Watchdog probes accusations PM and Patel falsely claimed drop in crime
The statistics watchdog is investigating allegations the Prime Minister and Home Secretary falsely claimed crime had fallen under their leadership.
The UK Statistics Authority confirmed it has opened a case into comments made by Boris Johnson when he said in the House of Commons “we have been cutting crime by 14%” as well as a Home Office press release which said the latest data showed “crime continues to fall under this government”, quoting Priti Patel as saying it demonstrated the Government’s approach “is working”.
An authority spokesman said it was looking into a complaint made by Alistair Carmichael, the Liberal Democrat home affairs spokesman and former cabinet minister, and will provide an update in due course on its findings.
Despite a fall in most crimes during coronavirus lockdowns, some are now reaching or exceeding pre-pandemic levels – with rises in some offences like fraud offsetting reductions seen elsewhere, the Office for National Statistics (ONS) said last week.
Police recorded 5.8 million crimes in England and Wales in the 12 months to September, a 2% increase compared with the previous year (5.7 million). Excluding fraud and computer misuse, the figure falls 1% (from 4.95 million to 4.92 million) in the same period.
The figures show police recorded the highest number of rapes and sexual offences in a 12-month period while separate Home Office data detailed how the proportion of suspects being taken to court has fallen to a new record low and remains the lowest for rape cases.
Meanwhile the results of the latest crime survey for England and Wales – research carried out by the ONS – estimates a 14% increase in total crime, “driven by a 47% increase in fraud and computer misuse”, for the year ending September 2021 compared with the 12 months to September 2019. Excluding fraud and computer misuse, crime decreased by 14%, “largely driven by an 18% decrease in theft”.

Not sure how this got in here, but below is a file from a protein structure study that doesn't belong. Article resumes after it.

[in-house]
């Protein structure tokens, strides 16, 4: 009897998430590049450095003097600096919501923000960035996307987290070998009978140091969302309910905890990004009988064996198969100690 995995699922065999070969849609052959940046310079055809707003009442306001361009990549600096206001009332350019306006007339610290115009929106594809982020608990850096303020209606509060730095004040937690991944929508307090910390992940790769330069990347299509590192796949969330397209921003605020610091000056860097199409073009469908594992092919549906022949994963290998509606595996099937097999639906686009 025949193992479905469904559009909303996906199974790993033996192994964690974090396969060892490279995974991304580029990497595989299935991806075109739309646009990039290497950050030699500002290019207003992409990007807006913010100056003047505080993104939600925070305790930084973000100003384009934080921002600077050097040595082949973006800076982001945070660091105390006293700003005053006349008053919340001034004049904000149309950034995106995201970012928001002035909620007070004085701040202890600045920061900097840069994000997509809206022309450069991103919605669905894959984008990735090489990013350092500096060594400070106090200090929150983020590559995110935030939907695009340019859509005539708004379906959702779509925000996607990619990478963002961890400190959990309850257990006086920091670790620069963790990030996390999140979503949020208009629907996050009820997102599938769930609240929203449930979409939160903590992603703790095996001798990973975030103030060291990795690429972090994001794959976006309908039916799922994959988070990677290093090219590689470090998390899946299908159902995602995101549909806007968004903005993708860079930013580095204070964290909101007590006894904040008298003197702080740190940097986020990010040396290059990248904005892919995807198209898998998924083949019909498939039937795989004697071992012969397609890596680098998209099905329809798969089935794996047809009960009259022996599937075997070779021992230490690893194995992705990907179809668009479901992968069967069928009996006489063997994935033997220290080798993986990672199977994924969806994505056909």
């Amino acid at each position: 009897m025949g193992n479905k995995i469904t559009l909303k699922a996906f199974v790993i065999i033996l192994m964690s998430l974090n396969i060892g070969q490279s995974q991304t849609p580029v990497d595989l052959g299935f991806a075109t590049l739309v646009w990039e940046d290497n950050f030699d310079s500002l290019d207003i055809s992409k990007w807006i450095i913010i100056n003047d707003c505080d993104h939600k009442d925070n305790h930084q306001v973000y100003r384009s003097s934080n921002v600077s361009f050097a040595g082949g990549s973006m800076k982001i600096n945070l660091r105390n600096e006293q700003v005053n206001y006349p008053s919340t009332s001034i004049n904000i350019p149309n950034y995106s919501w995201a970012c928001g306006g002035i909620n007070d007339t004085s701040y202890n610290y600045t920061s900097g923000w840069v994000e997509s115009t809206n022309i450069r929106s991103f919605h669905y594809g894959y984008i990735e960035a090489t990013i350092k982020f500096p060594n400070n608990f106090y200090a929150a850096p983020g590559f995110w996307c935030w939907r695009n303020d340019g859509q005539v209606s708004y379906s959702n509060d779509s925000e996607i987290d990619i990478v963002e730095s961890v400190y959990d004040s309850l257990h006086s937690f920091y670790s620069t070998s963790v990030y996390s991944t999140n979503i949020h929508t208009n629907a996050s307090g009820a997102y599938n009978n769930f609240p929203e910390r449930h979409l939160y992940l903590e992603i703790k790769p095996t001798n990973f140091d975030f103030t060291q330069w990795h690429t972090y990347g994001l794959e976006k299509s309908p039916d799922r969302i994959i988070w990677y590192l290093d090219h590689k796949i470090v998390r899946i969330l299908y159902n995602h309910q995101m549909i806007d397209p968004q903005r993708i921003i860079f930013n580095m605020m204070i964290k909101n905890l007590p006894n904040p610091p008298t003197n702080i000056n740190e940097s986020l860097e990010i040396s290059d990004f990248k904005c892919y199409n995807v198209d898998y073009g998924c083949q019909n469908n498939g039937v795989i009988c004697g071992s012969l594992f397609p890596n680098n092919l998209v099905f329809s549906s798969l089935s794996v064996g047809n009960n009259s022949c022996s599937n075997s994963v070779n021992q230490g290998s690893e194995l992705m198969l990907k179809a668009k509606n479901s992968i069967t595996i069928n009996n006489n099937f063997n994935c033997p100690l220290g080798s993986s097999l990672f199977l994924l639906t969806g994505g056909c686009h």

Mr Carmichael reported Mr Johnson and Ms Patel to the authority for “falsely claiming” a reduction in crime, The Times newspaper said.
He reportedly wrote to UK Statistics Authority chairman Sir David Norgrove asking him to investigate the “gross misrepresentation”, adding: “Victims of fraud have been let down and ignored for too long, and writing them out of the story only makes that worse.”
The watchdog works to “promote and safeguard official statistics to serve the public good”, including “regulating the quality and publicly challenging the misuse of statistics”.
It can intervene if it considers a politician or government department has misused or misrepresented figures and has not adhered to a code of practice.
The Cabinet Office’s Ministerial Code of Conduct says: “It is of paramount importance that ministers give accurate and truthful information to Parliament, correcting any inadvertent error at the earliest opportunity. Ministers who knowingly mislead Parliament will be expected to offer their resignation to the Prime Minister.”
It adds: “Ministers need to be mindful of the UK Statistics Authority’s Code of Practice which defines good practice in relation to official statistics, observance of which is a statutory requirement on all organisations that produce National Statistics in accordance with the provisions of the Statistics and Registration Service Act 2007.”
According to The Times, the Home Office said its press release made clear that the figures excluded fraud. The release said between June 2019 and September 2021, crime fell by 17%, excluding fraud and computer misuse.
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